Ford, hit with lawsuits, launches sexual harassment prevention campaign in U.S. factories
Ford Motor Co., which has faced a series of lawsuits related to sexual harassment and vulgarity among workers, launched a national campaign Tuesday to run indefinitely on video monitors in all 24 of its domestic factories.
"It is meant to make a strong statement," said company spokeswoman Kelli Felker. "It's an important message to everyone working our plants that we do not tolerate sexual harassment or discrimination. And we investigate every single claim."
Ford videotaped the 2-minute, 40-second message during the past month, featuring Bruce Hettle, group vice president of global manufacturing and labor affairs; and Jimmy Settles, the UAW vice president assigned to Ford. The two men discuss how to report harassment, discrimination and perceived retaliation.
About 56,000 hourly UAW workers in Michigan, Illinois, Missouri, Kentucky, Ohio and New York are employed at the factories — four stamping plants, three transmission plants, eight assembly plants, six engine plants, and three casting/forging plants, Felker confirmed.
The message, captioned to reach workers regardless of noise interference, is playing on monitors in various plant locations on a continual loop. The monitors are usually used to highlight worker issues, including safety updates.
In August, the Equal Employment Opportunity Commission, the federal agency that investigates workplace discrimination, reached a $10 million settlement with Ford for sexual and racial harassment at two Chicago plants. This week, The New York Times published a report on Ford and its chronic history of a problem that doesn't seem to go away. A lawsuit against Ford is making its away through the courts now.
"In the 1990s, a string of lawsuits and an EEOC investigation resulted in a $22 million settlement and a commitment by Ford to crack down," the Times said. The report outlined 25 years of incidents where female employees were "mocked, dismissed, threatened and ostracized" after reporting incidents of men who "crudely commented on their breasts and buttocks"; groped them, pressed against them and "simulated sex acts or masturbated in front of them."
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Helen Allen, 53, of Proctorville, Ohio, is a plumber/pipe-fitter currently suing Ford. The 17-year employee, who transferred from the Chicago factory that assembled the Taurus and Explorer to the Sharonville Transmission Plant, told the Free Press on Wednesday that running the video is a "very good idea" but not enough.
"There's so much sexual harassment in the workplace there, it needs to be curbed down," she said. "Training is needed. But I would recommend taking everybody off the floor and giving a class. Ford needs to be aggressive with it, very aggressive."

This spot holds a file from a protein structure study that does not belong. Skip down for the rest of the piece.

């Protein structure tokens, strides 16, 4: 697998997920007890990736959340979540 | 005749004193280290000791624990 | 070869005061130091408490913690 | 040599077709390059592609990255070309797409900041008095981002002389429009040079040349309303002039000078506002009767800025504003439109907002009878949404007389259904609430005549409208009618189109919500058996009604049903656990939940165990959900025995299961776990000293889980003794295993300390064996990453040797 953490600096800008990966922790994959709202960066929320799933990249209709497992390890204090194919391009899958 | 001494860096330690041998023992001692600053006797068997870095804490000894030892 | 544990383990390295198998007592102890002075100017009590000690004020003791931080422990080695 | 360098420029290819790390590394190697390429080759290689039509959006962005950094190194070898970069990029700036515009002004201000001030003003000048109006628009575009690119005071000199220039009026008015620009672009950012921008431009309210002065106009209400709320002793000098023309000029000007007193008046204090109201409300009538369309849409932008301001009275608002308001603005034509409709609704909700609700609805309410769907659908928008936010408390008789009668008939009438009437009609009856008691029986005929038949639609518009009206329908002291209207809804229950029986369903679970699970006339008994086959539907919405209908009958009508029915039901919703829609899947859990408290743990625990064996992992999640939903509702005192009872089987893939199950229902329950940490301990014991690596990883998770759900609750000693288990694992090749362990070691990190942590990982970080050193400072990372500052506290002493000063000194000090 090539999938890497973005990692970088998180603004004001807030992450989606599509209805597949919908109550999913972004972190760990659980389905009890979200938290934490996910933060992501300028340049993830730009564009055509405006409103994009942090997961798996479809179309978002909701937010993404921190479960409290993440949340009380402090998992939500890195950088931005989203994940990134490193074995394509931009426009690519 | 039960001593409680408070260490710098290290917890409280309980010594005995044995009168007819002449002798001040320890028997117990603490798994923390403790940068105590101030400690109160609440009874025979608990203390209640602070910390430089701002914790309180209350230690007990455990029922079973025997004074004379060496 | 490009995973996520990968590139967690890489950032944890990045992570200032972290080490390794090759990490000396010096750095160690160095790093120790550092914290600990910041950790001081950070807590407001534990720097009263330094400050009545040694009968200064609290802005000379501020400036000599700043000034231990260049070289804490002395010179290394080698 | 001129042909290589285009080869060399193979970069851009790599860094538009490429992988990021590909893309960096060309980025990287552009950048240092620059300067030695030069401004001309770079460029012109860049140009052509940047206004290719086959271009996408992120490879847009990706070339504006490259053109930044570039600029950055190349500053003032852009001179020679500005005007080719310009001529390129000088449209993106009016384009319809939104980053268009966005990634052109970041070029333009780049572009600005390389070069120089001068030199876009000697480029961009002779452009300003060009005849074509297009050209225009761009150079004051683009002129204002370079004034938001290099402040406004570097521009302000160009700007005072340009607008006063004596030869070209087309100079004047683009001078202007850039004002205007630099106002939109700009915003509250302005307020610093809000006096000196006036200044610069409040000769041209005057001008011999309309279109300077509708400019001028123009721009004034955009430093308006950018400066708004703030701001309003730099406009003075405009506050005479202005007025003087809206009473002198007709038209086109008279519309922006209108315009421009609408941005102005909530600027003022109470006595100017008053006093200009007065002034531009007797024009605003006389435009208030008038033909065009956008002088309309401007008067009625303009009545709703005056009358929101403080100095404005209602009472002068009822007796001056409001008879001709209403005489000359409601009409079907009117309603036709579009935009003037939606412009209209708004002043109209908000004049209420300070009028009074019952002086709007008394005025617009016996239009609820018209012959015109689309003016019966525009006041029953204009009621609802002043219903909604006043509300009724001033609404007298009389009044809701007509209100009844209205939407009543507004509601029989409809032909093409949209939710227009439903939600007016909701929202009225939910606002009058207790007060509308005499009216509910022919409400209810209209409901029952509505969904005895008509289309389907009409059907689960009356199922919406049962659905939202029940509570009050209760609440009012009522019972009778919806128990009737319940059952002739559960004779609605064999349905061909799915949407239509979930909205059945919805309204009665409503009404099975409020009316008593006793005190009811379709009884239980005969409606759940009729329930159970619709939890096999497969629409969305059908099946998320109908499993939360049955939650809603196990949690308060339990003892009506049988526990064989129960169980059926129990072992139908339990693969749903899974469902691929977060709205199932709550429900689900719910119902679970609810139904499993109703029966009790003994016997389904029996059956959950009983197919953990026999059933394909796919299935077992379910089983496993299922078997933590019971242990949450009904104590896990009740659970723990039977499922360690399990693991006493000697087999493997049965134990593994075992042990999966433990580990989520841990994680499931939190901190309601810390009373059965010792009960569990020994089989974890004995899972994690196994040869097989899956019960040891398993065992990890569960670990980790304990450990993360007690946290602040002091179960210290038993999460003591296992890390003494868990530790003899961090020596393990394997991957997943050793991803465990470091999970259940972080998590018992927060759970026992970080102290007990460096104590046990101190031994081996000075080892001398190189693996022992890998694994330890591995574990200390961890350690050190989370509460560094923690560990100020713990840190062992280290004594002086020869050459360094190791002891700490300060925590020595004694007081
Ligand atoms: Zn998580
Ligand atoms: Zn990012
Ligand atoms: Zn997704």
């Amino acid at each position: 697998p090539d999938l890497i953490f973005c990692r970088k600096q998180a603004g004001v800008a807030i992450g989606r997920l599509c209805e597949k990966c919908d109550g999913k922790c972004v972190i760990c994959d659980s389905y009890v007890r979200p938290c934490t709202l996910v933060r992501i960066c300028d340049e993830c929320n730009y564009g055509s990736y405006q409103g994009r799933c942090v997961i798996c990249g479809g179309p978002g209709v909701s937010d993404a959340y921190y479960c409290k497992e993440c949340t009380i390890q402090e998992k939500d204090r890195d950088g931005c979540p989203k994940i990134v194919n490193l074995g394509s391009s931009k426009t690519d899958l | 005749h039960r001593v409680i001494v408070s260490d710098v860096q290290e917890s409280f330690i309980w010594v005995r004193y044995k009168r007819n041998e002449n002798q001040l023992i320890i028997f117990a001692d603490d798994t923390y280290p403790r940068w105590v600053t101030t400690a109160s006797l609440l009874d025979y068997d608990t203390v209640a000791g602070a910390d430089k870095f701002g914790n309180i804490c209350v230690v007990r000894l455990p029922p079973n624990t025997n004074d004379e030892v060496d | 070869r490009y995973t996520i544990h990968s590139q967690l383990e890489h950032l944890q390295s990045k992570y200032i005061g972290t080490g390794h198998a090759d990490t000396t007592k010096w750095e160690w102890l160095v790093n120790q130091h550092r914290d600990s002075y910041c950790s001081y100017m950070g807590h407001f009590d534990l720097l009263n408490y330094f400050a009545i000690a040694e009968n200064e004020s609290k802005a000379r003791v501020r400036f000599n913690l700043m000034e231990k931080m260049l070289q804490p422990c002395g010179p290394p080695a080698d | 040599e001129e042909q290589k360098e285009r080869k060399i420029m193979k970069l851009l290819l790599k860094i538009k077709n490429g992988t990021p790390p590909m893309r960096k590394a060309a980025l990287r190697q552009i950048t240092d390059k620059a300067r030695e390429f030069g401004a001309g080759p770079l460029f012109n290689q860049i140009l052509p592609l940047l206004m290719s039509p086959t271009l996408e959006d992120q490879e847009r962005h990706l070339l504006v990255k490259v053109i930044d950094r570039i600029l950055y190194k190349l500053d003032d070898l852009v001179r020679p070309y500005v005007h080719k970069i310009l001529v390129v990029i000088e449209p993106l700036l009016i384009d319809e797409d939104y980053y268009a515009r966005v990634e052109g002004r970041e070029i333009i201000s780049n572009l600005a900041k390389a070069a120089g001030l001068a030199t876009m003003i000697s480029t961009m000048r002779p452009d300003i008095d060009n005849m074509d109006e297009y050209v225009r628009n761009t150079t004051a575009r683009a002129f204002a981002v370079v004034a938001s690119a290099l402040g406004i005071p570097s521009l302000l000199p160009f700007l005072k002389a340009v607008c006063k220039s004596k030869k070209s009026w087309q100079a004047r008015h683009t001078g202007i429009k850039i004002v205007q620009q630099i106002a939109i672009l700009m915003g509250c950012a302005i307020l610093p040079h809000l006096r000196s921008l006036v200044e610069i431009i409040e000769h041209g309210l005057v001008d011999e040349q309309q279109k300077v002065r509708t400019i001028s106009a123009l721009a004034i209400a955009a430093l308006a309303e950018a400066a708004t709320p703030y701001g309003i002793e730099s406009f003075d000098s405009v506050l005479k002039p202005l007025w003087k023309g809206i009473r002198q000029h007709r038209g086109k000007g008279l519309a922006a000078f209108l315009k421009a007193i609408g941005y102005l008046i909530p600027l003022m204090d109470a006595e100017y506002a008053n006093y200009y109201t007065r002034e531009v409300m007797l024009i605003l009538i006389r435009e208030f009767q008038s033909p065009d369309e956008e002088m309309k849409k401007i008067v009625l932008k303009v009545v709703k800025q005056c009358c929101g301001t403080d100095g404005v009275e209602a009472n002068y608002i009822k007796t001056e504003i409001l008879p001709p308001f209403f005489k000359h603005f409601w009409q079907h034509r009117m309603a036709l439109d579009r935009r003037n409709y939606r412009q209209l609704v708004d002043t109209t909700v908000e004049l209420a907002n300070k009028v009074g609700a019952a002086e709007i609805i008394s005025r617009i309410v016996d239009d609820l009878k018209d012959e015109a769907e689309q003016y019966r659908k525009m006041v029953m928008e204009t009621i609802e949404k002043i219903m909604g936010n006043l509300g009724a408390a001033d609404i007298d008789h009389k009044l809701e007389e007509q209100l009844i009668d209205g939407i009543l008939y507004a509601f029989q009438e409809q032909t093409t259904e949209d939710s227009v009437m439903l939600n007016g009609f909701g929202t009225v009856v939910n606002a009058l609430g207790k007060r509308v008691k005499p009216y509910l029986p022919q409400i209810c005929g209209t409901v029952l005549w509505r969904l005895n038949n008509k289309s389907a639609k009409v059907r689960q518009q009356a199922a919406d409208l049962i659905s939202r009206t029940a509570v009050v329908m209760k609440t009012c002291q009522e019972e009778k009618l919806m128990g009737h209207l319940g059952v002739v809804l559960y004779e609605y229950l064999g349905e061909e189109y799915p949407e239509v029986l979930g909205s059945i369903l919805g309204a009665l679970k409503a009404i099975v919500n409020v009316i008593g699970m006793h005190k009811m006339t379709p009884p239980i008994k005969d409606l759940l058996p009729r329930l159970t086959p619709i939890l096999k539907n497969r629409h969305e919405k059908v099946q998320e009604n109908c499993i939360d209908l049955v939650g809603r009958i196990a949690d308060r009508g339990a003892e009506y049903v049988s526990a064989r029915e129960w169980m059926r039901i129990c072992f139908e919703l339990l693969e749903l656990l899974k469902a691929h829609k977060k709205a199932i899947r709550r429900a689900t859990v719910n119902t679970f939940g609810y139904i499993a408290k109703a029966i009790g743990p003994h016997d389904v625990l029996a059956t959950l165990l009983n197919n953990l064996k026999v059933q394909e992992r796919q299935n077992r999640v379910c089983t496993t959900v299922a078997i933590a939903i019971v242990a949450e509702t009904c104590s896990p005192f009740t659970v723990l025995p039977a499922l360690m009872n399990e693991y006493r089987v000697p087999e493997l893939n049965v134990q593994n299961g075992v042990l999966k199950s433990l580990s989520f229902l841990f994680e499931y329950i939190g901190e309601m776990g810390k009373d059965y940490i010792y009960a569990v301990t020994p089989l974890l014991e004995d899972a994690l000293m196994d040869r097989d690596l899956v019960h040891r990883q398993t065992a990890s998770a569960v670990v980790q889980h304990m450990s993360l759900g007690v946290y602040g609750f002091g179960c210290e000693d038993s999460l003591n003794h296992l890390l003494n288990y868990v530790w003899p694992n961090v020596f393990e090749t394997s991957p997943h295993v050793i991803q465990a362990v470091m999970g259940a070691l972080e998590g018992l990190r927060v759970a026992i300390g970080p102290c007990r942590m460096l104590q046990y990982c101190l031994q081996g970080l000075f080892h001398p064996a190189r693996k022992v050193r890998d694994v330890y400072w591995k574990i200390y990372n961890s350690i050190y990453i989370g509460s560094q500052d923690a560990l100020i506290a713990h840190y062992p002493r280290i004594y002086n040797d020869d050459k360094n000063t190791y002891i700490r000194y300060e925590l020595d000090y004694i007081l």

Allen, who is on leave due to injury, plans to return to work in early 2018. She said Ford provides training but it doesn't seem to resonate in Chicago. "I still get calls every week from people and I've been gone over a year," she said. "It's still happening."
Ford issued an extensive statement outlining its policy that includes reporting issues of concern through an 800 number, a phone app and an open-door policy.
In addition, the company said that more than two years ago, it began taking additional actions at the Chicago plants, including:
- Conducting more than 20,000 hours of mutual respect training for hourly and salaried employees.
- Providing additional leadership and diversity training for salaried employees.
- Delivering additional training on how to properly investigate harassment and discrimination claims.
- Increasing human resources staff by more than 30% to provide investigations support and oversight, including a staff member who oversees both plants and reports directly to Personnel Relations at Ford headquarters in Dearborn.
"In August, we agreed with the EEOC to provide an effective method for employees to receive a financial award if an independent panel agrees with their harassment or discrimination complaint," the Ford statement says. "We are taking the steps necessary to reinforce Ford’s commitment to a work environment free of harassment and discrimination."
UAW President Dennis Williams, while meeting with reporters Wednesday, was asked to comment on sexual harassment at the Ford plants.
"The UAW has a policy of no tolerance, zero tolerance, when it comes to sexual harassment. That's our position. It hasn't changed," he said. "We're in the process right now, in several departments, where we're doing training. Working men and women have to understand that people ought to be able to go to the workplace without being harassed for any reason whatsoever."
Contact Phoebe Wall Howard: 313-222-6512 or firstname.lastname@example.org. Follow her on Twitter @phoebesaid